Monthly Archives: March 2015
The 2nd – 4th grade students had a wonderful time creating spooky spider paintings this week. We would like to thank Ms. Sharon (Ian’s mom) for sharing her talent and this special project with us, and Ms. Olga (Vincent’s mom) for helping.
Also, we are currently working on our class art project for the auction that will take place on November 15th. The children have been “mod podging” leaves that will be put together to create a leaf collage. As part of our art project we have been exploring different types of leaves, their parts, and why they change color in the fall. If you have any special books or information you would like to share on this topic, please contact Mrs. Hill.
The music program is in full swing now, and all the classes are making super progress! I’m delighted with every one of our 8 groups!
Toddlers are beginning to sing along with me, which is pretty early in the school year for that to happen; usually I sing solo for about a semester. They’re doing hand motions, acting out poems, learning some American Sign Language, taking turns, waiting, putting instruments away gently, and mostly staying in tune with me and follow directions well.
Preprimaries have probably learned 5 dozen songs, movement activities, poems, and finger plays, and they’ve played sticks, bells, and chickitas. Wonderful fun and tons of progress! We’re singing mostly up in our singing voices, too, which is the challenge of this age group. Tonal memory is developed between the ages of 4 and 7, so we work on singing in our singing voices, matching pitches, doing vocal glissandos, etc., every week without fail.
Kindergarteners are learning left hand from right hand, playing both one and two handed mallets on their glockenspiels, have learned several notes on the staff, and are singing as they play. Very complex! They’re doing a perfect job of keeping a steady beat, and soon we’ll start playing tunes–a much more difficult skill. The glockenspiel is the perfect instrument to introduce music reading, and it’s also an introduction to the keyboard, with the low bars to the left, and one bar for each new note and sound. We’re learning to read steps and skips on the staff, and then translate that to the way they should move on the glock.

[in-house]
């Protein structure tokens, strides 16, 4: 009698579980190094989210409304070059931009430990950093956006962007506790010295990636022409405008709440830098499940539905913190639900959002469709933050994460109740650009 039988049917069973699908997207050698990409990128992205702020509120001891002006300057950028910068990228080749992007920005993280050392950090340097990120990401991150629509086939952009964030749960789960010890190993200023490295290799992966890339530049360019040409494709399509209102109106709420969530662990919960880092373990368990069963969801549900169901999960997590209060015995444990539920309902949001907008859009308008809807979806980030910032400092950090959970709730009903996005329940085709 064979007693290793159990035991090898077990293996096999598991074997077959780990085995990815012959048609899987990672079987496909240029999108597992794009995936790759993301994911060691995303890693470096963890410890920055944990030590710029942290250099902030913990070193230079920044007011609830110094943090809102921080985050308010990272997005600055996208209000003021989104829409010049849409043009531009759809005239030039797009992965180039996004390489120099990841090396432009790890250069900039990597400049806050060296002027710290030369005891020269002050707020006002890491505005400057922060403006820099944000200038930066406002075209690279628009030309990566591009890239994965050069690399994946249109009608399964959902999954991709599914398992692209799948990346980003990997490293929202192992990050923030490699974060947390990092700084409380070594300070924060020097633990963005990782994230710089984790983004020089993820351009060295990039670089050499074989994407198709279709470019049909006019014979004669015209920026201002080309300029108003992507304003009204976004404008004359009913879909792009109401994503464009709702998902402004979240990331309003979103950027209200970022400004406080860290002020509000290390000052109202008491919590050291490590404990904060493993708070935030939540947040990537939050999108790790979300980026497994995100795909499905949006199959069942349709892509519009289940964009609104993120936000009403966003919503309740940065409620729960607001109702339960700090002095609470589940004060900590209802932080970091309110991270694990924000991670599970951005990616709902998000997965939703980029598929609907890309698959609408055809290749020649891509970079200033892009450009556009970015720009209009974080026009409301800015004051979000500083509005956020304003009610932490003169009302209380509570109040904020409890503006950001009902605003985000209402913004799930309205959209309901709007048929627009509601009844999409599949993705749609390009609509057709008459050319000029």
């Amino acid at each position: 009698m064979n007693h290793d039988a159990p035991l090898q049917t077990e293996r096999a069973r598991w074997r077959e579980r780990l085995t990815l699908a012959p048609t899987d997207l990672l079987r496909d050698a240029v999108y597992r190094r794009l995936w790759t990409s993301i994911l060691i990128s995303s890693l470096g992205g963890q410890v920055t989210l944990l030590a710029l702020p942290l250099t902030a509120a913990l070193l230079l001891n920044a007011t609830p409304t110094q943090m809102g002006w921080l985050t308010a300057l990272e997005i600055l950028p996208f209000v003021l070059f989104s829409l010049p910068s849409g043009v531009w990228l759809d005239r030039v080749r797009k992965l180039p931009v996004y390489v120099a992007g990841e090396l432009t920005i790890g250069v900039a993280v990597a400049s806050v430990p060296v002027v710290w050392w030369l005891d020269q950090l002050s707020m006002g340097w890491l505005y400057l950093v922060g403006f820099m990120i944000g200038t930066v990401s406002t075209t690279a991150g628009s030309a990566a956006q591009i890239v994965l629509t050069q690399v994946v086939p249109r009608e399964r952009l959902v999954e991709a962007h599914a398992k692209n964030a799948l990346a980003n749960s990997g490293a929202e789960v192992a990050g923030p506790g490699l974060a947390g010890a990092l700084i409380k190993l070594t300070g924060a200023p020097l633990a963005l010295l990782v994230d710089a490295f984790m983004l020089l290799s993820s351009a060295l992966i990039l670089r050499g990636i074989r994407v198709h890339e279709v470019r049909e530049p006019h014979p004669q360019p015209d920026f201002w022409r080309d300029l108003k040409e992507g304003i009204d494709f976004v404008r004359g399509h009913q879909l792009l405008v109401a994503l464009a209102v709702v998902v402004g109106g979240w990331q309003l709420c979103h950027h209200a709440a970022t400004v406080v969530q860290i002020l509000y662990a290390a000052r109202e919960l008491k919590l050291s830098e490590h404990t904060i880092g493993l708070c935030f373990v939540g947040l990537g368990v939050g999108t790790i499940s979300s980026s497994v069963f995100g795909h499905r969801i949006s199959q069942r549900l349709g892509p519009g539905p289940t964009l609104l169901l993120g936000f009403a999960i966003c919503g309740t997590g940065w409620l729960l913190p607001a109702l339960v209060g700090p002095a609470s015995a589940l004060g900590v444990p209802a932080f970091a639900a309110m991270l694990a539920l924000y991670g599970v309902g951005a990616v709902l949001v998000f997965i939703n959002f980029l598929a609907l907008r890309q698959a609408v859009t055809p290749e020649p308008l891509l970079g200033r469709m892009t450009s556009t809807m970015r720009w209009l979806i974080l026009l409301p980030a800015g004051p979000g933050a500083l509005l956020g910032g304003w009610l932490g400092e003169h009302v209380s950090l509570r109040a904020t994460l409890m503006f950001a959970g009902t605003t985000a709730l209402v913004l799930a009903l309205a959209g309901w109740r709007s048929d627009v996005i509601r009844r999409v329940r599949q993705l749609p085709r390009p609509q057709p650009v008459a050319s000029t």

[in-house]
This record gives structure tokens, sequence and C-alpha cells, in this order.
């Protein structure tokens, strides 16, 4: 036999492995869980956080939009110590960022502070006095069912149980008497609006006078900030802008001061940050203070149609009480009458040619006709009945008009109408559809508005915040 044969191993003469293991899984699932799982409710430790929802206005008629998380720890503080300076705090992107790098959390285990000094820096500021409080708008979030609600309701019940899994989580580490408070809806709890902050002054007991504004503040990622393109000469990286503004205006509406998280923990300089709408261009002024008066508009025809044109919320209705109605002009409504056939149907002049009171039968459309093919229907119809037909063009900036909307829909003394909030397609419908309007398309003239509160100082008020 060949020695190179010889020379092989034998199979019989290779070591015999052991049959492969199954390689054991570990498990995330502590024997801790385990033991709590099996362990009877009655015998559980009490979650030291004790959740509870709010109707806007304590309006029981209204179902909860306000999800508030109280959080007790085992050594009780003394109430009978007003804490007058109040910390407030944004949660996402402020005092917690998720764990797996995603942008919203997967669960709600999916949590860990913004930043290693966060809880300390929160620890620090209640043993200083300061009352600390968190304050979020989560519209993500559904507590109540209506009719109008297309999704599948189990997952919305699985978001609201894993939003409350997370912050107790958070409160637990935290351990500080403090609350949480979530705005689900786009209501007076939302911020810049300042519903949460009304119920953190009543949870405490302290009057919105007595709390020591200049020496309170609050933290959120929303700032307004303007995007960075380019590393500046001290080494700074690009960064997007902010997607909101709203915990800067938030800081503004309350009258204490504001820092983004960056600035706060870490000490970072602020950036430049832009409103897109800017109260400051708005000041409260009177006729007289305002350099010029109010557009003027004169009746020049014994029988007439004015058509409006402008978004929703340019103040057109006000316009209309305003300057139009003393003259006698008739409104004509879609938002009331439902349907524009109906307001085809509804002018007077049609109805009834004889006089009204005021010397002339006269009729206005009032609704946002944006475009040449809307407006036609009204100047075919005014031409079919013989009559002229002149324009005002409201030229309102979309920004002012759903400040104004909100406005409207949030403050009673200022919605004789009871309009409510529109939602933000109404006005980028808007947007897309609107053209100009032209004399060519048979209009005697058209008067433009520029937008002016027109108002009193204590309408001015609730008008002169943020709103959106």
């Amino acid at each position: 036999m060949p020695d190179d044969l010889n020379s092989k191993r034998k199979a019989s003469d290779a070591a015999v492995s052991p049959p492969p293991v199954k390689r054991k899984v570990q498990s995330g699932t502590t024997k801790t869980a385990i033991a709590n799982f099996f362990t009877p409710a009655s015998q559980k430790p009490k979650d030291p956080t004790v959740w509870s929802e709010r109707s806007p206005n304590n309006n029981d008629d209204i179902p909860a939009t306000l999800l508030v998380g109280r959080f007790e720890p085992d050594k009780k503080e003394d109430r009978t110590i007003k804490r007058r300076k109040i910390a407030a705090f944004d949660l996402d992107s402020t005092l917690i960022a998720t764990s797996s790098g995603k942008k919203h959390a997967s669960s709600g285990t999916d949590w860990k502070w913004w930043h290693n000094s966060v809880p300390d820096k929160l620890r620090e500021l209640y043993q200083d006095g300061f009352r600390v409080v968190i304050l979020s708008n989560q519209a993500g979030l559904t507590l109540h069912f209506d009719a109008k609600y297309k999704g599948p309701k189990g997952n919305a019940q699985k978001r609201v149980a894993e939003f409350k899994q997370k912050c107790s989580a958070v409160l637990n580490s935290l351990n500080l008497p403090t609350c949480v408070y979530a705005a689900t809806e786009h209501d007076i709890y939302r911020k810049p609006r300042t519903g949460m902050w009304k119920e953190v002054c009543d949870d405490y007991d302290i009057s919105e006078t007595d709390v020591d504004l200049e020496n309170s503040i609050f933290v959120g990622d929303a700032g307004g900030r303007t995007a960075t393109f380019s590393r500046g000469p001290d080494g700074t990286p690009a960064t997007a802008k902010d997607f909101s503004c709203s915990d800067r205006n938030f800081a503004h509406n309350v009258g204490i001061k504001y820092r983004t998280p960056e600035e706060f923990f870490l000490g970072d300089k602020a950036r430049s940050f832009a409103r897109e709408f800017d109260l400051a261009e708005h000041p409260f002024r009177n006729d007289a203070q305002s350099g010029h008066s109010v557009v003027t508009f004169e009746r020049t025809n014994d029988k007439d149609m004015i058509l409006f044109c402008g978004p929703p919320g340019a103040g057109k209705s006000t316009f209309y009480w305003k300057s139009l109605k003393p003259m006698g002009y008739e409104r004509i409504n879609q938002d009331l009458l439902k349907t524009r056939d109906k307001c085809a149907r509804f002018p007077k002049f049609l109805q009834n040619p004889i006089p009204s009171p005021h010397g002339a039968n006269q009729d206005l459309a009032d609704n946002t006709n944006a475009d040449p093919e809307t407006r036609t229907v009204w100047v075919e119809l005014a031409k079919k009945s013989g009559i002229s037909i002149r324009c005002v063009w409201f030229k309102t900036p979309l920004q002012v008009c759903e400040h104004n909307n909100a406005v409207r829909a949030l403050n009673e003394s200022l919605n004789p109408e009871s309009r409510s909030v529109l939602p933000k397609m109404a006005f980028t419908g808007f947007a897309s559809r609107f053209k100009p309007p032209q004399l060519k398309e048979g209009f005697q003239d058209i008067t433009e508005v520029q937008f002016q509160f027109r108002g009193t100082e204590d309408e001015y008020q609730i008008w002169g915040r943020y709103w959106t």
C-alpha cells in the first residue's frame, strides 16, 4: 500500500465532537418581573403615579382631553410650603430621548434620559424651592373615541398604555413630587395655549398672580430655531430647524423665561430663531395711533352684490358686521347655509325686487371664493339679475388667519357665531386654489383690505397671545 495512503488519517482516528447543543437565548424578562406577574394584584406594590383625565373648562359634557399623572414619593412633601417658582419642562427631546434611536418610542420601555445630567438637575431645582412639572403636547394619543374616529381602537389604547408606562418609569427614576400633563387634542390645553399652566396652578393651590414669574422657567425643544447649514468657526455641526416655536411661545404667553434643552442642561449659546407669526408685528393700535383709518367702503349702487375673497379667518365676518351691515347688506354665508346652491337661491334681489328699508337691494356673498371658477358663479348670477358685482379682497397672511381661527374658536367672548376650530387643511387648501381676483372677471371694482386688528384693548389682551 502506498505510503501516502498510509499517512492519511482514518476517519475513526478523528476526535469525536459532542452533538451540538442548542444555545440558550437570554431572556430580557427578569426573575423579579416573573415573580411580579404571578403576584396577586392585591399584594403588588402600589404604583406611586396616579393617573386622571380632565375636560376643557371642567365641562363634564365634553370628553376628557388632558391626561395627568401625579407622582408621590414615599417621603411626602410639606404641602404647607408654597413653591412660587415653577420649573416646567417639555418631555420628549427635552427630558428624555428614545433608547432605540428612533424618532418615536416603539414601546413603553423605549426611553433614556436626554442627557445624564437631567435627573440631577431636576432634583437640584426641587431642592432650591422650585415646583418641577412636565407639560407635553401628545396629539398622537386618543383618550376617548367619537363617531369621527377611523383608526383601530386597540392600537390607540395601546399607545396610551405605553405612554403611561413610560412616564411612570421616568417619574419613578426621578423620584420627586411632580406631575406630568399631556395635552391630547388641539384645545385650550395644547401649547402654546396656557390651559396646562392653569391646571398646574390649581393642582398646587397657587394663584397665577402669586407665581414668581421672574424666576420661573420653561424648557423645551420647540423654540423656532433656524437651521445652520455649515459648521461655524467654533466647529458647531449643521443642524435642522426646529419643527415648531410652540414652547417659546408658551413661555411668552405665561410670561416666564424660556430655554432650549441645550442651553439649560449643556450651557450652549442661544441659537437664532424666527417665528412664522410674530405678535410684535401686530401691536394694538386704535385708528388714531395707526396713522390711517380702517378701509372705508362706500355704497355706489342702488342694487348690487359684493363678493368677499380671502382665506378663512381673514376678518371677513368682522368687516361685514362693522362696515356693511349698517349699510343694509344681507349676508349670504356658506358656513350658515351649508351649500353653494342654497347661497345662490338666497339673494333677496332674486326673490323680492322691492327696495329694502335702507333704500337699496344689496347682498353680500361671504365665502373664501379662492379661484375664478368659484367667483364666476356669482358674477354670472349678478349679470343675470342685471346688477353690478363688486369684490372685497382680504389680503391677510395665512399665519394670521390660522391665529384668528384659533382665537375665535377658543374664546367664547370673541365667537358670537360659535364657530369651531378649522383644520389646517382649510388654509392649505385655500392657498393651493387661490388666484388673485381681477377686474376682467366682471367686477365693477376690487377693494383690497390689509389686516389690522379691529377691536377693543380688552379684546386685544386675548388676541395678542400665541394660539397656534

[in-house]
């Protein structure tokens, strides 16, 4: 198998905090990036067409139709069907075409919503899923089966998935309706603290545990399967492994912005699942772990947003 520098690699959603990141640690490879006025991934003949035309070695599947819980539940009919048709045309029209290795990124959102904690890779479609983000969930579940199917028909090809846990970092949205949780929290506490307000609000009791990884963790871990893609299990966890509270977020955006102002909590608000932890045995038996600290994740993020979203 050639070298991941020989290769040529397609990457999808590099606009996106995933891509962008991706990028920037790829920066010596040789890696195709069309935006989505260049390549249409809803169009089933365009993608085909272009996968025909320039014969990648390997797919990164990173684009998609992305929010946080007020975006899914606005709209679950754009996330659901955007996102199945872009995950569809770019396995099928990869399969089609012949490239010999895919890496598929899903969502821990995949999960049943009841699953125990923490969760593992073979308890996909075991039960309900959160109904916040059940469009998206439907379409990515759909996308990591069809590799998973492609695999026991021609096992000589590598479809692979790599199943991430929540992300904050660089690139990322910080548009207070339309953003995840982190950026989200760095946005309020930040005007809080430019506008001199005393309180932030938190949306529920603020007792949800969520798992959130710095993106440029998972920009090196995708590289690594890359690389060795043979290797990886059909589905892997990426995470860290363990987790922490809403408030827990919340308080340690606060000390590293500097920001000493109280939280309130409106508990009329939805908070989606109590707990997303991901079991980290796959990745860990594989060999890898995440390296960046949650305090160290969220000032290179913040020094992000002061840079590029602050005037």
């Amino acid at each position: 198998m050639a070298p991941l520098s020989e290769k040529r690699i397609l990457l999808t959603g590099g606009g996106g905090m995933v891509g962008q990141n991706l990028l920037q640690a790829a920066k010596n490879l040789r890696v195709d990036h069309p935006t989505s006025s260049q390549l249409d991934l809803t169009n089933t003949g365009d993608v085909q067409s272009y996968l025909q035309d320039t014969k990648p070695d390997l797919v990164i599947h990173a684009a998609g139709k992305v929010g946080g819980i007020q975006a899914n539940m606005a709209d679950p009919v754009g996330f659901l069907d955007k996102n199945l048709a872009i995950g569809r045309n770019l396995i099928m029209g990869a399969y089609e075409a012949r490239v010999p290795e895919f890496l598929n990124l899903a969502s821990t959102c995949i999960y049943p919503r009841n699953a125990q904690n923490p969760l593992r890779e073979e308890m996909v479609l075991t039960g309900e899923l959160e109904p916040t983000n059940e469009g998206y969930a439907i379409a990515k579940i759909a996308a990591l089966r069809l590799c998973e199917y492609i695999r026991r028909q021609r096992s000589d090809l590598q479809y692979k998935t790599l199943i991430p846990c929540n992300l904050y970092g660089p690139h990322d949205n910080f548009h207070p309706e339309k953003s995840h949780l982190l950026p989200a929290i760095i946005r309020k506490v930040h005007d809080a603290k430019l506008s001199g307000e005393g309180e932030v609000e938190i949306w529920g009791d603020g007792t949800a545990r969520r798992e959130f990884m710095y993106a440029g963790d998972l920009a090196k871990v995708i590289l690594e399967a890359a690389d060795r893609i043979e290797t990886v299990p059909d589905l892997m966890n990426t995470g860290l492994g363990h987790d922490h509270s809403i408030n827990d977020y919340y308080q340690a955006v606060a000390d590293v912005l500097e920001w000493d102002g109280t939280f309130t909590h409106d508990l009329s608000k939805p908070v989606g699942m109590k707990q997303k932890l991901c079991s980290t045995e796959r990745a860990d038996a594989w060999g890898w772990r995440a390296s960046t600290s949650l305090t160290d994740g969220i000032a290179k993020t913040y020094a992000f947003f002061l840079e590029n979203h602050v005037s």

First graders are learning how to be a recorder choir, which includes not only how to play the recorder, but starting and stopping together, listening between pieces, playing only when it is time to play, etc. Beyond that, they are learning to read the notes they’re playing from the staff, as well as by looking at me and copying my fingering. We work every week on notation and rhythm; we’ve learned whole notes, half notes, quarter notes, and quarter rests, so far. The students know 3 ways to count every kind of note and rest. Also we have learned about steps, skips, and repeated notes, not only on the recorder but also on the staff. Music involves so many, many skills and areas of the brain! We sing the songs before we study them, too, so we’re keeping our tonal memory reinforced.
Second through 4th graders are having so much fun with their dulcimers! We spent the first week decorating them w/ all sorts of stickers and also their creative drawing, thinking about mountain music of the eastern U.S. I’ve made folders for the music we’re learning, and as of the last week of October, we have learned to read, sing, and play 10 songs! We work on note reading and rhythm every week, as well as starting and ending together and also singing in our singing voices. There is terrific energy in this group, and I’m extremely pleased with their progress!